Proving ground: Atlantic Division

May, 15, 2012
5/15/12
2:00
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Clemson coach Dabo Swinney has played in the ACC title game twice as the Tigers’ head coach and won it once, yet if you ask Clemson fans, most would probably tell you he still needs to prove he can beat South Carolina. Swinney is hardly the only one in the ACC, though, with something to prove this fall. There are plenty of players, coaches and position groups who need to make a statement this season. We’ll start with the Atlantic Division, where the development of a few offensive lines could be a huge factor in the division race. Here’s a look at who in the division has the most to prove this fall:

1. Maryland coach Randy Edsall. There is no bigger burden being carried in the ACC than the one Edsall shoulders, as he inherited a nine-win bowl team and finished last year with a 2-10 record. Many questioned the hire to begin with. Another disastrous season would further fuel the critics.

2. Boston College coach Frank Spaziani. The Eagles fell as low as 1-6 overall and 0-4 in the ACC last year -- the second straight season they started with four straight conference losses. BC’s streak of 12 straight bowl games came to an end and the program suffered its first losing season since 1998. Spaziani has to turn it around quickly, and he’ll have to do it without star running back Montel Harris, who was dismissed from the team for a violation of team rules.

3. Clemson’s offensive line. The Tigers have to replace three starters up front and five seniors who were in the rotation on last year’s ACC championship team. Tyler Shatley had a good spring after moving from nose tackle to right guard, but this group has a lot to prove if Andre Ellington is going to get his yards.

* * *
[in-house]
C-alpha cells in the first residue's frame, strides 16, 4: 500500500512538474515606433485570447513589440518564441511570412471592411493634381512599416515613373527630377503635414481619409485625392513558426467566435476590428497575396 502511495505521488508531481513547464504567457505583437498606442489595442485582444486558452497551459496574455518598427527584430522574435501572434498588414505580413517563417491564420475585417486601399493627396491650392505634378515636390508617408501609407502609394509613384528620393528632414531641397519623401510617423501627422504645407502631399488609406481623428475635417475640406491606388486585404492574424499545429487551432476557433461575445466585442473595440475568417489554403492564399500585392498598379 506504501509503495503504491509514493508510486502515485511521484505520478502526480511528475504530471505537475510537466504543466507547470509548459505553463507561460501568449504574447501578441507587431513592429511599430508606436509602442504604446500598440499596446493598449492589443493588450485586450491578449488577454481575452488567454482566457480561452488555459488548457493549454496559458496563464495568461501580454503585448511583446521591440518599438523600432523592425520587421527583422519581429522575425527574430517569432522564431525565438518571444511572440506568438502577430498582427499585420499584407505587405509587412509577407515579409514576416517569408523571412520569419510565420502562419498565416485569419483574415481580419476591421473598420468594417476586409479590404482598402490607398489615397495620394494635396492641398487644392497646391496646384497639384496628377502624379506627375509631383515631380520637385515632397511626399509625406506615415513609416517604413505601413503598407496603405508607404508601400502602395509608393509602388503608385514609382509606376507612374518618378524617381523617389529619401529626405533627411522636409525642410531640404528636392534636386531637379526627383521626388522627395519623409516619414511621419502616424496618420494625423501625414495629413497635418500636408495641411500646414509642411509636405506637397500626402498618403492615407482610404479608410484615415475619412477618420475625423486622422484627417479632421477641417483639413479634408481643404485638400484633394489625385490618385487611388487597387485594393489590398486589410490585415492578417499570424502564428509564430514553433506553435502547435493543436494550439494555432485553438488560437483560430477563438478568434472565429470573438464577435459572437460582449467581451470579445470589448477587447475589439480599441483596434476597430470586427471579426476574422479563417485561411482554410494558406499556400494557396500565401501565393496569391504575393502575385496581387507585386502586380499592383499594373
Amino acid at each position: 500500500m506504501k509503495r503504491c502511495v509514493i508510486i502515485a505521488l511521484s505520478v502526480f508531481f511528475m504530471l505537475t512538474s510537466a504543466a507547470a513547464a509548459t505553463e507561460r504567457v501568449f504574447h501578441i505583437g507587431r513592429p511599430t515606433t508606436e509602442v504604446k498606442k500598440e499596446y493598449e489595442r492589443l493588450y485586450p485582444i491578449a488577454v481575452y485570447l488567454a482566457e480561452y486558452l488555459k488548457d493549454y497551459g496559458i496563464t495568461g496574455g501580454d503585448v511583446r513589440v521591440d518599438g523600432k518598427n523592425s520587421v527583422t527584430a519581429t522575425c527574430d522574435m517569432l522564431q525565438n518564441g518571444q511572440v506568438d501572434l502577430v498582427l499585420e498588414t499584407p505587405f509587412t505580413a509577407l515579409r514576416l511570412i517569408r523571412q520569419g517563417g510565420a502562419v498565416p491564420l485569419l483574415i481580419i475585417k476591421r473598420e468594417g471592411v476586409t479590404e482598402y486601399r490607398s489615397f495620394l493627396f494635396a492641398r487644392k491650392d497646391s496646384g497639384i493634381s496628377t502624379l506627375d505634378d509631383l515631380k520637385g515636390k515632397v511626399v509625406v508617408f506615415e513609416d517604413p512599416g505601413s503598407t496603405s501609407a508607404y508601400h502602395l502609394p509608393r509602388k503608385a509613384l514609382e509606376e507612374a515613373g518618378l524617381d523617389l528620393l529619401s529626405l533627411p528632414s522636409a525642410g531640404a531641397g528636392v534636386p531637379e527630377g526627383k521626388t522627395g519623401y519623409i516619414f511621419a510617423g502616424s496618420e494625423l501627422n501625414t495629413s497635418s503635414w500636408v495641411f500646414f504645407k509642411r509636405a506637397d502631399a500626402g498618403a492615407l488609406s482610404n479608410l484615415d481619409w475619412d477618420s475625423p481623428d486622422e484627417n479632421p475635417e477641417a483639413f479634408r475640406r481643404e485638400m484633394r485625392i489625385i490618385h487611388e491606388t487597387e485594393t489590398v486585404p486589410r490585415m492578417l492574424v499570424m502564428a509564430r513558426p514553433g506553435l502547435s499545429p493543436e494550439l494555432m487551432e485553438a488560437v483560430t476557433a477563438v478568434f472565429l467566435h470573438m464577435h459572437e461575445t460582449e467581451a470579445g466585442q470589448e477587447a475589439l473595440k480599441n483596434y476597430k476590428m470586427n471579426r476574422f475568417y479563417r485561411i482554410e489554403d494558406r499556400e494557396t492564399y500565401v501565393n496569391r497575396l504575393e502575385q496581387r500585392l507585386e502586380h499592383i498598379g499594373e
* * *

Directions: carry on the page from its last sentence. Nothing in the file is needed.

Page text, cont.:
4. Florida State’s offensive line. This was the weak link in the Noles’ offense last year, but it matured before our eyes in the Champs Sports Bowl win over Notre Dame. Both starting offensive tackles have to be replaced, and it’s still an extremely young group.

5. NC State’s linebackers. This was a strength for the Wolfpack last year, with Audie Cole and Terrell Manning among the best in the league. They’ll be tough to replace. Dontae Johnson has some starting experience at linebacker, but he’s more of a safety and played a crossover role last year. D.J. Green, who was injured, is the only returning starter.

6. Wake Forest’s offensive line. The Deacs gave up 35 sacks last year and must do a better job of protecting Tanner Price. That could be easier said than done, as Wake Forest has to replace four starters. Coach Jim Grobe has said he’s comfortable about three of those spots after spring practices, but the Deacs will need more to build upon last year’s surprising success.

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